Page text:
September 12, 2016 - 12:45 PM
Imagine you found yourself in a casino with $97.50 burning a hole in your pocket. You walk near a craps table and hear a special offer from the dealer: bet that $97.50 and roll anything other than a two, and you’ll win another two bucks. But roll snake eyes and you lose it all.
Do you do it?
What if the money wasn’t yours? Would you be more likely to take the risk then? The B.C. government would – and is. But it isn’t $97.50 on the line – it’s putting $97.5 million up to try and win $2 million more.
Earlier this month, Finance Minister Mike de Jong announced that B.C. had become the first foreign government to issue a Masala bond in India. Essentially, B.C. took on $97.5 million in debt and immediately reinvested that money not in B.C. infrastructure or something that would help B.C. taxpayers, but in the Housing Development Finance Corporation (HDFC) Limited of India.
After the deal was questioned on Twitter by the Canadian Taxpayers Federation, Premier Christy Clark’s deputy chief of staff explained that the deal should generate $2 million profit for B.C. taxpayers over its three-year life. That’s a return of roughly 0.67 per cent per year – assuming everything goes right with the gamble.
It may very well pan out, but there are a few yellow flags. As proof of HDFC’s solid footing, the government touts a World Bank Group member, the International Finance Corporation, as a Masala investor. But many great, reputable firms have lost a fortune on bad investments before.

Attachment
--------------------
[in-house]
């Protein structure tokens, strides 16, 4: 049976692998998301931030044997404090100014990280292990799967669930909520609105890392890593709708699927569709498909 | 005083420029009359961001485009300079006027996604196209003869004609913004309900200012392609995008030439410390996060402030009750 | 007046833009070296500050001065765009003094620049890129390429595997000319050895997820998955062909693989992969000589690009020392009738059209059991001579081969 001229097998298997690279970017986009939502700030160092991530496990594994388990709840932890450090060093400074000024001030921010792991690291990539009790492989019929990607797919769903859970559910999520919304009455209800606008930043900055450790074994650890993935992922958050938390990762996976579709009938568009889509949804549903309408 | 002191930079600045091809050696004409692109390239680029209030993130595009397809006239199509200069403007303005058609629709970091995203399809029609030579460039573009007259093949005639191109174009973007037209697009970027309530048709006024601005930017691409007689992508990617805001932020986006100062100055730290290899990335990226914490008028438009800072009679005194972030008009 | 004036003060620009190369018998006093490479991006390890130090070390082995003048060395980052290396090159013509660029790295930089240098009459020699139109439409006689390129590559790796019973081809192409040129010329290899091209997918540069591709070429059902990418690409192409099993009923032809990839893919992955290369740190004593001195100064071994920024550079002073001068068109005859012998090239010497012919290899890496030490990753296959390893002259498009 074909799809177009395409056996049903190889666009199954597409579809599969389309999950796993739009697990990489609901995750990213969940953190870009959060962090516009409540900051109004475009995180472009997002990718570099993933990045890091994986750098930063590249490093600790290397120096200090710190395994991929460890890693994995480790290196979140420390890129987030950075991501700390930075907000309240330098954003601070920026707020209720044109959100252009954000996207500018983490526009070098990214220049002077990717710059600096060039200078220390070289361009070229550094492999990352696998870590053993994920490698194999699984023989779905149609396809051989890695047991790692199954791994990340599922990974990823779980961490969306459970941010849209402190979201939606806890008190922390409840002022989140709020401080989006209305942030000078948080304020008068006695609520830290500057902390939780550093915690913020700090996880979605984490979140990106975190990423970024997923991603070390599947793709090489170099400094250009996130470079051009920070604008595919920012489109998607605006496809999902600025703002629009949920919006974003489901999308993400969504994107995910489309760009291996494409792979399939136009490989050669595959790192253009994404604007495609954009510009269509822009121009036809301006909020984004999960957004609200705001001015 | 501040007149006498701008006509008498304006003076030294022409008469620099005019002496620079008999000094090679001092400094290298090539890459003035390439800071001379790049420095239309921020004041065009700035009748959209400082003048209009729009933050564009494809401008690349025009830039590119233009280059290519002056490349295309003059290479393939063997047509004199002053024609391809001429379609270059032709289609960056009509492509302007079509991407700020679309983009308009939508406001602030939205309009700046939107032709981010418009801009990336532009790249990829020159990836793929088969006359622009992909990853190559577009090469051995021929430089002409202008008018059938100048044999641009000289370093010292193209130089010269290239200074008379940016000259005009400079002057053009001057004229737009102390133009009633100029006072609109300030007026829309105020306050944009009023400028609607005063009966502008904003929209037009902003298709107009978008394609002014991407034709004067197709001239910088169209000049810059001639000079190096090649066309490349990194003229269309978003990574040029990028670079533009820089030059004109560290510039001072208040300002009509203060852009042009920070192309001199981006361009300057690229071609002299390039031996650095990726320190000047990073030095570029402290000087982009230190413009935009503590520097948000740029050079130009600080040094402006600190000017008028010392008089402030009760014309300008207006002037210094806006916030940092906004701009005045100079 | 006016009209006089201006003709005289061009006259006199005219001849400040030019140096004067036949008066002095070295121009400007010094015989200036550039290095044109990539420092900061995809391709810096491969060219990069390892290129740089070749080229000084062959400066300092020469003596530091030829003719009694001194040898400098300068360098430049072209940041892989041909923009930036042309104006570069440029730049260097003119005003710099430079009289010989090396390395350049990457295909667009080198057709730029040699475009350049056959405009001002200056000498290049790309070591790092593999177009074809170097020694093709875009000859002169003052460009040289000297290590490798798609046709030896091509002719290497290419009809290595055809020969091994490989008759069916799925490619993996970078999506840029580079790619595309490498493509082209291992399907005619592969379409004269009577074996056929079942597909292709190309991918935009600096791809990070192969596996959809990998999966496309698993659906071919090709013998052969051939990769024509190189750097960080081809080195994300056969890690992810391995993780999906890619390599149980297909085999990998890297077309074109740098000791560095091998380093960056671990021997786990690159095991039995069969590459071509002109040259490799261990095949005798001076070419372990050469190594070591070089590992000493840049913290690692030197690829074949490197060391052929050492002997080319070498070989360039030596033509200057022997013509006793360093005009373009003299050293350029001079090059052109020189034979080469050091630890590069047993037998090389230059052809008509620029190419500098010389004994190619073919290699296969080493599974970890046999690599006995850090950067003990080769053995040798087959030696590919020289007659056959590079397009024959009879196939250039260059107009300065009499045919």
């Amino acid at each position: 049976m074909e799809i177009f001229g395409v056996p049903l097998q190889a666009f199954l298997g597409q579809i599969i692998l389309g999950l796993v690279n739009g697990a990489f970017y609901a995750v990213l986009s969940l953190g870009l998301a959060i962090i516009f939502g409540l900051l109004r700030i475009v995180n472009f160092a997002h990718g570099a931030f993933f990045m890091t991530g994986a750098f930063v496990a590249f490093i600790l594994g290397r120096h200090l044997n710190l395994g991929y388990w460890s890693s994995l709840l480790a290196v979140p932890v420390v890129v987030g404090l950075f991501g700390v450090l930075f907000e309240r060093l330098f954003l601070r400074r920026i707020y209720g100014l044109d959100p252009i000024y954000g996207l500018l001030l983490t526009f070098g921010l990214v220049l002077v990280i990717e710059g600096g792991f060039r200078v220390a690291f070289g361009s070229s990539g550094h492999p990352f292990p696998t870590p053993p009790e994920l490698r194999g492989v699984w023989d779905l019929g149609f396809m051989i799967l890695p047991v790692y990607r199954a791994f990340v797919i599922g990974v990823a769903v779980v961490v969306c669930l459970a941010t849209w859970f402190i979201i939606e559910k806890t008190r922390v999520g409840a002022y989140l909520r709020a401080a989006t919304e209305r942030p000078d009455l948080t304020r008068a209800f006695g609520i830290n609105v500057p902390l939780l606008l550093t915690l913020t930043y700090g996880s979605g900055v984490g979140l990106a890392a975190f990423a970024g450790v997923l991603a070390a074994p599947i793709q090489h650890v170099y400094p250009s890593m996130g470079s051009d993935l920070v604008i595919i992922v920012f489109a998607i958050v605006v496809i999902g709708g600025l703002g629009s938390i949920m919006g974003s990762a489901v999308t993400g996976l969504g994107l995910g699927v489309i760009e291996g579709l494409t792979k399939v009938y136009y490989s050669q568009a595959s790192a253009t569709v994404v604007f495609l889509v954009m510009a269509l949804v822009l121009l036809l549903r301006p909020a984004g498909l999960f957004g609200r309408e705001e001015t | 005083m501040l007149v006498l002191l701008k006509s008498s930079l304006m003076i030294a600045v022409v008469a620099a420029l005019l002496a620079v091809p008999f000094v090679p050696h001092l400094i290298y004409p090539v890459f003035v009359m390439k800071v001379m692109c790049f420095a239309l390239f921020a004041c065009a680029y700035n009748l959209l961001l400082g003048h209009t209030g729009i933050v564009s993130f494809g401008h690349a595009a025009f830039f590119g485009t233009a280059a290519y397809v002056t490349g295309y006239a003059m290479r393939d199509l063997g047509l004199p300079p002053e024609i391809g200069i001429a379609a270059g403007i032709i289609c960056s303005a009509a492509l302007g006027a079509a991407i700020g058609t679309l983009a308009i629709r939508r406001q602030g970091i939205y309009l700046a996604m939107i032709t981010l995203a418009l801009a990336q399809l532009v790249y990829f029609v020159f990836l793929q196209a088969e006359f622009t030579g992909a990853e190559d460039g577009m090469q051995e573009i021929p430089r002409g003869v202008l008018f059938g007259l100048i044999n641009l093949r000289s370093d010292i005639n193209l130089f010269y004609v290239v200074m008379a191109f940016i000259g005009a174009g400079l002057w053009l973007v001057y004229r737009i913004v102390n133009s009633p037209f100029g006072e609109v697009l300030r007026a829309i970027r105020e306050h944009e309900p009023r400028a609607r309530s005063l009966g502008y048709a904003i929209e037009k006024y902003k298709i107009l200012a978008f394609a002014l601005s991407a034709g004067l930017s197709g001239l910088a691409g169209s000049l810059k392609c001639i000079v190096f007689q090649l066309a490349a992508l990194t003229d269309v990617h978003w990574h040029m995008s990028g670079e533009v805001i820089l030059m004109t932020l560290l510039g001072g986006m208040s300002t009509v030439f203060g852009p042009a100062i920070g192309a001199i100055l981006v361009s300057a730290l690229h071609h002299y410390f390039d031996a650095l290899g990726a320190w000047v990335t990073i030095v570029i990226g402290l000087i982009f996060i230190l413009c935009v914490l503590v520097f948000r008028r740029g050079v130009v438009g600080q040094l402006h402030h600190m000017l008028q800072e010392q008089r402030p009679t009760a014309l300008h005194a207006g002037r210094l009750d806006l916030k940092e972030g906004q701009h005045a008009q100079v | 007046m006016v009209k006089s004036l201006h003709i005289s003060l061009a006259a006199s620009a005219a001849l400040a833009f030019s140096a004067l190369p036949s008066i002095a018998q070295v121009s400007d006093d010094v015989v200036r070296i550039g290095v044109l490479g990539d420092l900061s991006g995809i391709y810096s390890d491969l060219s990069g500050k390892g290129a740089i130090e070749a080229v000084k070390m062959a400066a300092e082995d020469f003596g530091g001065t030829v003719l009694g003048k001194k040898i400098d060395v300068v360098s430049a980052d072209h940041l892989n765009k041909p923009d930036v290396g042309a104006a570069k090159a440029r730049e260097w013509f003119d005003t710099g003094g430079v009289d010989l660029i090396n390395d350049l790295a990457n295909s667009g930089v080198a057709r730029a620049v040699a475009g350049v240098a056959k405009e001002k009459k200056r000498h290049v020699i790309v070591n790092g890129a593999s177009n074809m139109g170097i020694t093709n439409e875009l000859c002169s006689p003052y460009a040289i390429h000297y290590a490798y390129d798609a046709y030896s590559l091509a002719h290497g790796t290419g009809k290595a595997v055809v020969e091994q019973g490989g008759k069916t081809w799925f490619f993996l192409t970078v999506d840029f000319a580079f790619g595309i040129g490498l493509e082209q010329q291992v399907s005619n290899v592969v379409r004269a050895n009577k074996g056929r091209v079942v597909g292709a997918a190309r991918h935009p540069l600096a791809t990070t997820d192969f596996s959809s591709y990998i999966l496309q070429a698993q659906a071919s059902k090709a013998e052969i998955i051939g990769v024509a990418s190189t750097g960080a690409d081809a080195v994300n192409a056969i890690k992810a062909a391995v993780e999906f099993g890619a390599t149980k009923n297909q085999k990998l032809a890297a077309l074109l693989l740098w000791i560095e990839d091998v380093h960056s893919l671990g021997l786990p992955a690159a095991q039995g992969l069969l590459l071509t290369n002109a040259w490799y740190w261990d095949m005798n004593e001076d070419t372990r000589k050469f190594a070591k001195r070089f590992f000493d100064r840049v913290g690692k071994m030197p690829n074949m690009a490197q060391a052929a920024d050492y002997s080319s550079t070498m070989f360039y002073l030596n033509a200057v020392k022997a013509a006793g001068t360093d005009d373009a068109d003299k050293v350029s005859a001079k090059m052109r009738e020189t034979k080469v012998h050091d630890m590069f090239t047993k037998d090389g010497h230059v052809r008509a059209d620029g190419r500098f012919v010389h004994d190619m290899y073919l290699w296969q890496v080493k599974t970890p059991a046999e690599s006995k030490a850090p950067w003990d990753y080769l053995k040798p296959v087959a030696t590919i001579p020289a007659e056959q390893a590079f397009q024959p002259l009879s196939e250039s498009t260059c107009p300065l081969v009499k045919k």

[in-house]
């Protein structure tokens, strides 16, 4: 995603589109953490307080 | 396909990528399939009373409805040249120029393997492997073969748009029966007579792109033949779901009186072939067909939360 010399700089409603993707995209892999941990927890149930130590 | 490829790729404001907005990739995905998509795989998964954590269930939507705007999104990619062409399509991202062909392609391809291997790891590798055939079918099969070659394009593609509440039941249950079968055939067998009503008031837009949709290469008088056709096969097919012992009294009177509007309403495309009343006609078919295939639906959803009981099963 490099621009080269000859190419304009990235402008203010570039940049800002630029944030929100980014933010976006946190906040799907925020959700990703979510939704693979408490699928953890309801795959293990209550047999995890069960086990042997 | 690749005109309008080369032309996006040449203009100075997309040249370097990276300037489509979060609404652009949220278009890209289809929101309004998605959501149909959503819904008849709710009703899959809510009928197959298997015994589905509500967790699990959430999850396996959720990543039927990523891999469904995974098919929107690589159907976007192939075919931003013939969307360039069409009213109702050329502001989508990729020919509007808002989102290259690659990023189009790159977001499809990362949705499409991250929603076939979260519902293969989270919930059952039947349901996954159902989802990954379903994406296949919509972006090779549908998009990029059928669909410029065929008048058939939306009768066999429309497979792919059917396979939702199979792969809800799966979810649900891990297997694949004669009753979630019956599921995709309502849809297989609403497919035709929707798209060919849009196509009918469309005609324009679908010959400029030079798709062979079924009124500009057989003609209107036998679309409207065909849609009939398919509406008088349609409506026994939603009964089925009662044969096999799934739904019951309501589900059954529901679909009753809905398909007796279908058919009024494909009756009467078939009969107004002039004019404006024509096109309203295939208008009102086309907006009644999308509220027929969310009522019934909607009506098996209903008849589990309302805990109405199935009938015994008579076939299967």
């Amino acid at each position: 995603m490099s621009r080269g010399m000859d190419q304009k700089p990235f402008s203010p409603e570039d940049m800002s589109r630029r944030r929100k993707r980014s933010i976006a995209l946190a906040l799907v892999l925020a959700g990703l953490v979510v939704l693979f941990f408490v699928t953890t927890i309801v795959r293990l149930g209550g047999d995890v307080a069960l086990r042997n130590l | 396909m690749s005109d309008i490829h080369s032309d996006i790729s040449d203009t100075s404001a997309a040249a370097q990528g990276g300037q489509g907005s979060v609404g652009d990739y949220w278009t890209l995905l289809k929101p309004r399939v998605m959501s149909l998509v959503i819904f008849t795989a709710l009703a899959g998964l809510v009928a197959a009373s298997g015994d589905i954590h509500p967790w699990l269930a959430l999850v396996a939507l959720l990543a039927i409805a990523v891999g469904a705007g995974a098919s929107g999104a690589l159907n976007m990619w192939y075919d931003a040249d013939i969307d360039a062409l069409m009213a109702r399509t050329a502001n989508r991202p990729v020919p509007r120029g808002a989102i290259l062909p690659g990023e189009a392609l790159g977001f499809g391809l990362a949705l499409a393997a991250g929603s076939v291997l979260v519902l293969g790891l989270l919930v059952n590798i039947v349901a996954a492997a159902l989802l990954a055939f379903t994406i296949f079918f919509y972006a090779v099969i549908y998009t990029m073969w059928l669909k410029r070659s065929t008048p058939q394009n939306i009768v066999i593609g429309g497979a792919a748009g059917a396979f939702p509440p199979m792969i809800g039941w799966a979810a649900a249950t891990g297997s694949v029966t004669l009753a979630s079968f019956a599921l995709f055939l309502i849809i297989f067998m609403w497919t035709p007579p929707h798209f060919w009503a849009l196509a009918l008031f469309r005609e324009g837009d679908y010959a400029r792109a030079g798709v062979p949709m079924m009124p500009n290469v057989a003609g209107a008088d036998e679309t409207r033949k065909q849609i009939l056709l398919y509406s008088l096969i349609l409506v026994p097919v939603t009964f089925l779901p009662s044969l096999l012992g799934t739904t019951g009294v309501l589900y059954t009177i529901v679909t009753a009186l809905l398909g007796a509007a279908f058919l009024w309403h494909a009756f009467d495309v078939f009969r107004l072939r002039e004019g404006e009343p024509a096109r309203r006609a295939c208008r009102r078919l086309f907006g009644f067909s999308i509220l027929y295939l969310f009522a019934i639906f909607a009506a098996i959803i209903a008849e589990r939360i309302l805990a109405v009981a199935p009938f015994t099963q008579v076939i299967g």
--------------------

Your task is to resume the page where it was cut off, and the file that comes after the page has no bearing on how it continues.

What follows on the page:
The news release says that the HDFC has a “domestic credit rating of triple-A.” Sounds positive, but during the 2008 global economic meltdown, large, well-known Wall Street banks experienced losses on AAA-rated securities. We are not saying there will be another meltdown, but we need to understand that these securities are not risk-free.
So why bother for such a miniscule return? Why go $97.5 million into debt and put that money into India? We know why India likes the deal: “This back-to-back issue… shows that BC and Canada continue to find imaginative ways to invest in India to help it achieve its core objectives of building needed infrastructure for this fast emerging economy,” Canadian High Commissioner to India Nadir Patel said in the news release. British Columbians waiting in traffic, or passed up by a full bus, or sitting in a school portable, might wonder about our own “needed infrastructure.”
The government says the bond “adds to B.C.’s investor diversification and provides access to a new global source of liquidity.” But there’s no discussion on why B.C. should be contributing to funding the debt requirements of international corporations.
The biggest motivator seems to be entrenching economic links to India, especially as a B.C. lumber buyer. Indeed, B.C. is spending $5 million over three years to promote B.C. wood in India. A noble cause, to be sure, but one that should be kept separate from B.C.’s investment decisions. A decision to risk $97.5 million should not depend on marketing aims.
The debt taken on by B.C. is backstopped by taxpayers. The government news release is silent on whether our investment into the Indian corporation is secured by any of HDFC’s assets if they can’t pay it back.
Make no mistake: the B.C. government is gambling with taxpayer assets. They stand a good chance of rolling the dice and adding $2 million to the $97.5 million they placed on the table. But eventually, every gambler rolls snake eyes and loses. When the government does, it’s our money that’s gone forever.
— Jordan Bateman is the B.C. Director of the Canadian Taxpayers Federation. Sacha Peter (CPA, CMA) contributed to the letter.
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